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When TV Personalities Go Too Far

Twitter, Instagram and Facebook give television personalities a new way to connect with fans. But as a permanent record, interactions with commenters can bite back.

The most recent example of this is Adam Richman, host of Man V. Food and shows of similar ilk.

Richman lost a lot of weight. His trimmed down figure even graced the cover of Cosmo.

The foodie has proudly shared snaps of his new physique, posting an image on last week on his Instagram - which has since been taken down - that included a caption with the hashtag “thinspiration.”

To many of his followers, the pic, which shows Richman wearing a pair of pants that are way too big, may seem innocent enough. But to those savvy to social media lingo, the image - particularly the hashtag - takes on a more sinister tone.

The term “thinspiration” is often used in pro-eating disorder fringe groups, where people post photos depicting emaciated men and women encouraging drastic and dangerous methods to lose weight.

When commenters pointed out the negative connotations of the hashtag on Instagram, Richman lashed out in a series of expletive filled responses. The ranting replies, which Jezebel posted in their entirety, included multiple uses of a disparaging female term, a request for one commenter to eat a bag of poo, and a suggestion to another “grab a razor blade & draw a bath.”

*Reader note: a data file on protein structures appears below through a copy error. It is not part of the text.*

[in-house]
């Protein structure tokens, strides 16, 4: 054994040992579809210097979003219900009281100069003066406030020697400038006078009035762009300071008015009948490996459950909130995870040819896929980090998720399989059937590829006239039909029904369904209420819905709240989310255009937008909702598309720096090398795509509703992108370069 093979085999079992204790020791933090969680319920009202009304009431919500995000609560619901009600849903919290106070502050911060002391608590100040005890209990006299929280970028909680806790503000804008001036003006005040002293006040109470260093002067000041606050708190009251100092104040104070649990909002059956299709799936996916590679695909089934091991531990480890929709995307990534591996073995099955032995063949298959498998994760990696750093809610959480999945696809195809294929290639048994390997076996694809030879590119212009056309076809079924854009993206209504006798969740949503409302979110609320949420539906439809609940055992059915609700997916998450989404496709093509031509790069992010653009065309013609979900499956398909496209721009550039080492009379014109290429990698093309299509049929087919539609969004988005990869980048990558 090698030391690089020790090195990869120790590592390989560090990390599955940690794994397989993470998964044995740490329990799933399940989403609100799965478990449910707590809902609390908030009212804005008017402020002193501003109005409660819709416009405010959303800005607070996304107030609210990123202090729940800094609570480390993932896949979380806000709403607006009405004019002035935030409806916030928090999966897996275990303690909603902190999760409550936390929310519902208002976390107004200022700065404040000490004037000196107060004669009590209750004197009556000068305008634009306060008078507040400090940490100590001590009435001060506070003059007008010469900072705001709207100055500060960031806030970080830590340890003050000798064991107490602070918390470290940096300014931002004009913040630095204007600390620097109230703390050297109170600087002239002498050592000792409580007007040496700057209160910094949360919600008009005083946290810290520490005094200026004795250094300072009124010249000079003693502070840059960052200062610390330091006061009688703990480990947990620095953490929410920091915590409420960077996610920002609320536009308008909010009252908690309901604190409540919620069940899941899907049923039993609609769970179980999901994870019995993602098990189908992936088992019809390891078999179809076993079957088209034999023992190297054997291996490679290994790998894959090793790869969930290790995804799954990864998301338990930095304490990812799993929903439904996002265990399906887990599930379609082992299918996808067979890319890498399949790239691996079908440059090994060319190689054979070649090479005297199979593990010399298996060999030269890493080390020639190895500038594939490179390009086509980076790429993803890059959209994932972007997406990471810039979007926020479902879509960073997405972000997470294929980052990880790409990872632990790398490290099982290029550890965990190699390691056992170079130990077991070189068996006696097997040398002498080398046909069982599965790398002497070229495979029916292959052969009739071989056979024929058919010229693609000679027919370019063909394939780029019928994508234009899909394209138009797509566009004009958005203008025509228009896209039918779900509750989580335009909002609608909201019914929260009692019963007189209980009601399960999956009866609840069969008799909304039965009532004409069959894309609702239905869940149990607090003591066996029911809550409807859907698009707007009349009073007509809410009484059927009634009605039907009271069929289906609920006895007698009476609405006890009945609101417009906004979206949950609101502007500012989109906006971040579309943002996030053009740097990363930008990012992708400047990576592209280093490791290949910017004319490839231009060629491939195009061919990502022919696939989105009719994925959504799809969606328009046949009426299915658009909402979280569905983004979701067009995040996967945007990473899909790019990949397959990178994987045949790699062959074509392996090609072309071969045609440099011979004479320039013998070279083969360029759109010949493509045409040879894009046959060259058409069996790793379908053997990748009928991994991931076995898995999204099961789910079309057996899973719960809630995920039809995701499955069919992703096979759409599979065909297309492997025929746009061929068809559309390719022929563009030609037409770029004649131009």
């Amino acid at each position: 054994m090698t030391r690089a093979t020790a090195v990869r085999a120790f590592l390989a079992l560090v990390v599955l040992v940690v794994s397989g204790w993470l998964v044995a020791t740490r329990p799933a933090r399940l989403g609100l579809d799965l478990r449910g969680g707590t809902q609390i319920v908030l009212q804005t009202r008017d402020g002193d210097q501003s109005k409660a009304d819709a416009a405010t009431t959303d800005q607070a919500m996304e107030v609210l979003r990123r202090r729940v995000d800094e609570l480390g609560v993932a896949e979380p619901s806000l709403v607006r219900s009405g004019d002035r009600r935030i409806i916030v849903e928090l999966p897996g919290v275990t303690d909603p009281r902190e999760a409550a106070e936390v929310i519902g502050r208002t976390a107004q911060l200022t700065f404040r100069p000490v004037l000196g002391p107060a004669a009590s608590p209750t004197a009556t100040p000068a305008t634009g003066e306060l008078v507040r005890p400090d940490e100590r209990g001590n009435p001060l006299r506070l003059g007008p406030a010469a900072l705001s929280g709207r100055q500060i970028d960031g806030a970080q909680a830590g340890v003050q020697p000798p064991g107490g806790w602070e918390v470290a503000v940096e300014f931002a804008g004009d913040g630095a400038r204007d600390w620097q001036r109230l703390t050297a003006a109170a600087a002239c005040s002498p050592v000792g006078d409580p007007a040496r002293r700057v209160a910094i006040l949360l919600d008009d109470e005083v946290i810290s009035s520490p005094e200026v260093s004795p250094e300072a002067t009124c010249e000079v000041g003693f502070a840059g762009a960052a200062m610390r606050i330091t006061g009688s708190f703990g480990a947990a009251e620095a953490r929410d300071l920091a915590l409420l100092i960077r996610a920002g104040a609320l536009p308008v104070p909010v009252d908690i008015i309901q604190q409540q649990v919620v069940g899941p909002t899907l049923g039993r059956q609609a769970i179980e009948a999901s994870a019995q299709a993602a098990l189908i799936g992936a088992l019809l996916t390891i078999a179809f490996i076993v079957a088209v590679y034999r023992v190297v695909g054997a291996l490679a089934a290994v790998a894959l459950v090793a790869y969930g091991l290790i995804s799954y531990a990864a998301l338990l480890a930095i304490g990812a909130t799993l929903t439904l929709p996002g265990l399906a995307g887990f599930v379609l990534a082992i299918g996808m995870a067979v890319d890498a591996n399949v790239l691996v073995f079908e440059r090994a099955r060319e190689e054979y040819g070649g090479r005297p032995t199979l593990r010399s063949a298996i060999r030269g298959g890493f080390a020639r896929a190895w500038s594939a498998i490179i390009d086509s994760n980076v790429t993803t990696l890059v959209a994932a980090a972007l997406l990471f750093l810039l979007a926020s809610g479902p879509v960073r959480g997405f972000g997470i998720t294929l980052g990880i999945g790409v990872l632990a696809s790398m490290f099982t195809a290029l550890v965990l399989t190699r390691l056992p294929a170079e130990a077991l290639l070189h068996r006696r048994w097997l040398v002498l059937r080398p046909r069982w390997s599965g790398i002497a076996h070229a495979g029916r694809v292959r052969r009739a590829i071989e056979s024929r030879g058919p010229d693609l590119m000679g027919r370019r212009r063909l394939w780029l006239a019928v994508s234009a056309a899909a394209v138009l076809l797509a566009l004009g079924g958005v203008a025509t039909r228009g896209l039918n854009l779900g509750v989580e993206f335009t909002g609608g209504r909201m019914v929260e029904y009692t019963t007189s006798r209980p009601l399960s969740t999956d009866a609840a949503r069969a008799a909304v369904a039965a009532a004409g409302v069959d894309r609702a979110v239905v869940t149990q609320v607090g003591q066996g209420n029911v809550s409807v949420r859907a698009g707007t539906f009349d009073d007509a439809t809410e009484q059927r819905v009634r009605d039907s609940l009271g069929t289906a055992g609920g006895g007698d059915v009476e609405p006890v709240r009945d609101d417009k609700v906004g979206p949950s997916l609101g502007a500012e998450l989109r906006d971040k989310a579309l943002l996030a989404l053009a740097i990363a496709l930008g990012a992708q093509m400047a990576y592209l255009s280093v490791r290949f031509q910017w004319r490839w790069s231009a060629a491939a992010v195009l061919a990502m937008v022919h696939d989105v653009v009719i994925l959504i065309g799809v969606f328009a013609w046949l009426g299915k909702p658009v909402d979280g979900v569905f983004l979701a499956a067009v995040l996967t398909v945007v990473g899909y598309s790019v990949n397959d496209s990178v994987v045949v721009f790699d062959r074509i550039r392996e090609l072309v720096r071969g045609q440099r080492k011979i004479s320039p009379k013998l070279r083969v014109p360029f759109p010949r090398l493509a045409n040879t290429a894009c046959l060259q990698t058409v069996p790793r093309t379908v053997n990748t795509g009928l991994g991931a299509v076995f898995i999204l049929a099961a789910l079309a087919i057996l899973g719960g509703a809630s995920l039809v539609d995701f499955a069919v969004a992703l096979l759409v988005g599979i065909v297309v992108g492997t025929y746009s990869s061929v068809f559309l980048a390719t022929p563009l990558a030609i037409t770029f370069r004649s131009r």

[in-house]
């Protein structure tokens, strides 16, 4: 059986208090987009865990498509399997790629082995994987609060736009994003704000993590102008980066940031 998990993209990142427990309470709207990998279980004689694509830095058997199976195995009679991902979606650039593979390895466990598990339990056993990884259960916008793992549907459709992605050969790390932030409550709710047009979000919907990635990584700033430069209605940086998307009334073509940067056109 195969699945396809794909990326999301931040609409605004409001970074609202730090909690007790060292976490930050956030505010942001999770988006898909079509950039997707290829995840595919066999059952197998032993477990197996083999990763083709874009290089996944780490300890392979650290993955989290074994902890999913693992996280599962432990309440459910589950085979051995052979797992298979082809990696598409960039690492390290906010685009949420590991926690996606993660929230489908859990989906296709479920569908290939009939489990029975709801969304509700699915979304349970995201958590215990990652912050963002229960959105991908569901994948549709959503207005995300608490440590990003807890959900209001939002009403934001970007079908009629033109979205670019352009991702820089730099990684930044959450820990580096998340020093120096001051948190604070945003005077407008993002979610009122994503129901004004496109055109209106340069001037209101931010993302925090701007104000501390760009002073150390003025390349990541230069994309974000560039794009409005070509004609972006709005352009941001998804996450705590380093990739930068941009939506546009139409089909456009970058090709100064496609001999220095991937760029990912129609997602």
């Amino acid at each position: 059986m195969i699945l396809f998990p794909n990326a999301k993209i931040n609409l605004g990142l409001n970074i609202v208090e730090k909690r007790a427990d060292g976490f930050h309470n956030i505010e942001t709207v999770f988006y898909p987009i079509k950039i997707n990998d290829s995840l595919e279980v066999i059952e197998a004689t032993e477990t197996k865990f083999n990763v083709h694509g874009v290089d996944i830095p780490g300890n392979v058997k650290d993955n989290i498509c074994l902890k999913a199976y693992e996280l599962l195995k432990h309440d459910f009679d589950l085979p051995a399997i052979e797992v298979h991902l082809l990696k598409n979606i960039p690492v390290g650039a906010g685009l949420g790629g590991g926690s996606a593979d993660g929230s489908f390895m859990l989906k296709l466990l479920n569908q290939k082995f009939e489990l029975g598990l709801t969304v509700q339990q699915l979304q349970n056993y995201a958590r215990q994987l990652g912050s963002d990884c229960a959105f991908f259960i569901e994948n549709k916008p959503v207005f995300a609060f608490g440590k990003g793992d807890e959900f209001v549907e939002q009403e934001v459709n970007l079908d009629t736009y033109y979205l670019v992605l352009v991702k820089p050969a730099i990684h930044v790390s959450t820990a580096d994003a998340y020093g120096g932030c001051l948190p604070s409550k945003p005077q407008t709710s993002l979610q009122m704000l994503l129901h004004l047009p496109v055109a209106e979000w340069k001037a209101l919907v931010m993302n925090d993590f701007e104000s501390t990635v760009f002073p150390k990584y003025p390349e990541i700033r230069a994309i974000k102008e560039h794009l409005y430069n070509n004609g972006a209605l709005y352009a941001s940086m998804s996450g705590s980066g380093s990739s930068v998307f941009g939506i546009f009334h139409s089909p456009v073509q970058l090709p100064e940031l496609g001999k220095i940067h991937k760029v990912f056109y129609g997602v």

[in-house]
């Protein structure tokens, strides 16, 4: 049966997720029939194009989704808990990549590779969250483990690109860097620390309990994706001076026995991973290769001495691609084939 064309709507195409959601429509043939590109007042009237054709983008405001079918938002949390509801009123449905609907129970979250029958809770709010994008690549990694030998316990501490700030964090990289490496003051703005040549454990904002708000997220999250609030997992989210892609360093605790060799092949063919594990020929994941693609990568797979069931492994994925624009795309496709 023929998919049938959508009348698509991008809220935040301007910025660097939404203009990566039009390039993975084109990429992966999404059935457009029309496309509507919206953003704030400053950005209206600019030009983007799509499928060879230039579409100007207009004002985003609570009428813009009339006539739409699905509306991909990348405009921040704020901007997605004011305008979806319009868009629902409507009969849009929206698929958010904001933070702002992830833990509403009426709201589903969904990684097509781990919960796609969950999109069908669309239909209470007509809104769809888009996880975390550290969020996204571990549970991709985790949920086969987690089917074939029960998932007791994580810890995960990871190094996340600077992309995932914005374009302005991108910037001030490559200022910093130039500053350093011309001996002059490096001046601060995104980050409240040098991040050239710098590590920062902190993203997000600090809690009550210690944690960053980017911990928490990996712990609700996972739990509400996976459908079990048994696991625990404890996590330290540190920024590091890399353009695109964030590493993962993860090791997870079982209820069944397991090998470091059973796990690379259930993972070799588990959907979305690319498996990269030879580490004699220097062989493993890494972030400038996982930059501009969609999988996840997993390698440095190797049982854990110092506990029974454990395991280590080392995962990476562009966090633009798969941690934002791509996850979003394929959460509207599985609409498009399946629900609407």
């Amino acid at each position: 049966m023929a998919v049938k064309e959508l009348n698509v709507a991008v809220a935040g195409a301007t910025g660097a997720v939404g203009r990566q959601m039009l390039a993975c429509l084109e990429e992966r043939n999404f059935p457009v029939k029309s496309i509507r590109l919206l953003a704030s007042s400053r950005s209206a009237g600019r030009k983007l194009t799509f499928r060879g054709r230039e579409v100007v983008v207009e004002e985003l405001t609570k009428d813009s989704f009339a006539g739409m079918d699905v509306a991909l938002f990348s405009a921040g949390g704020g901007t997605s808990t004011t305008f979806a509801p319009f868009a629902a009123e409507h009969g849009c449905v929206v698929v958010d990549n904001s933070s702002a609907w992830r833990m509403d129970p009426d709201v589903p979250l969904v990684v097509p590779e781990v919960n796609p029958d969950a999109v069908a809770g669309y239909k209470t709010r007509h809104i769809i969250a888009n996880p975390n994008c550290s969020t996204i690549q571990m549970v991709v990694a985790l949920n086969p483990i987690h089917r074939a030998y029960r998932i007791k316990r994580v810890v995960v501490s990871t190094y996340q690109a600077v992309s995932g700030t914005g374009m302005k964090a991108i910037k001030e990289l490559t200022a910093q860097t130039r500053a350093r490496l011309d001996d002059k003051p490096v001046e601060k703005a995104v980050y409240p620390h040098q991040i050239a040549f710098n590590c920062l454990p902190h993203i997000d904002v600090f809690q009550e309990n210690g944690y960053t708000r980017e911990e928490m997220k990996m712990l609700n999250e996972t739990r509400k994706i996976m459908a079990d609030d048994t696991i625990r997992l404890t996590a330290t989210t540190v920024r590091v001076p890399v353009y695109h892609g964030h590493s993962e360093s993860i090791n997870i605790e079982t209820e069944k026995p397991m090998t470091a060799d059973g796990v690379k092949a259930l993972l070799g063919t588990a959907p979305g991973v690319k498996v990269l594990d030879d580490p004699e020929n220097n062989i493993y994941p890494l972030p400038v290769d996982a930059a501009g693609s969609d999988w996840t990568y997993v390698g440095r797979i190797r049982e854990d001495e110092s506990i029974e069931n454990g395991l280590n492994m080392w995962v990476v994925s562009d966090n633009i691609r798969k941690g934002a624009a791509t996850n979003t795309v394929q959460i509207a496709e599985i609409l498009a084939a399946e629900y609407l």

The TV host, who made it big on gorging himself in various food challenges, has since apologized for the tirade. But the fallout has continued with the Travel Channel confirming the postponement of Richman’s Man Finds Food, which was set to bow on July 2.

Richman is by no means the only celebrity to engage people - for better or worse - publicly and he certainly won’t be the last.

Social media has made it easier for commenters and personalities to interact and the consequences rarely go unnoticed. And thanks to something called a screen grab the exchanges are often documented for posterity.

The incident brings up a number of questions.

Can television personalities say whatever they want and get away with it? More importantly, do they have an obligation to their fans and foes to be sensitive to social issues?

As the world found out earlier this year with Duck Dynasty patriarch Phil Robertson, outspoken celebs face network wrath if their comments don't align with viewer and network principles.

Robertson was temporarily suspended from A&E's hit show for disparaging comments against gays. But the bearded Louisianan is now back on the show after the conservative Duck Dynasty contingent cried fowl.

While it's unclear if Richman's fan base will cause as big of a stir after the show's suspension, it is clear that Richman should have thought a bit more before hitting reply.

An estimated 30 million men and women are affected by eating disorders, according to The National Eating Disorders Association. Anorexia nervosa, bulimia nervosa and binge-eating are all serious illnesses that can lead to death. They should not be encouraged.

Richman's response - whether he knew about thinspiration's meaning or not - is a stark reminder to television personalities and networks alike that words do matter. Hosts like Richman and reality TV stars like Robertson need to think less about themselves and more about the millions of men and women who hang on their every word.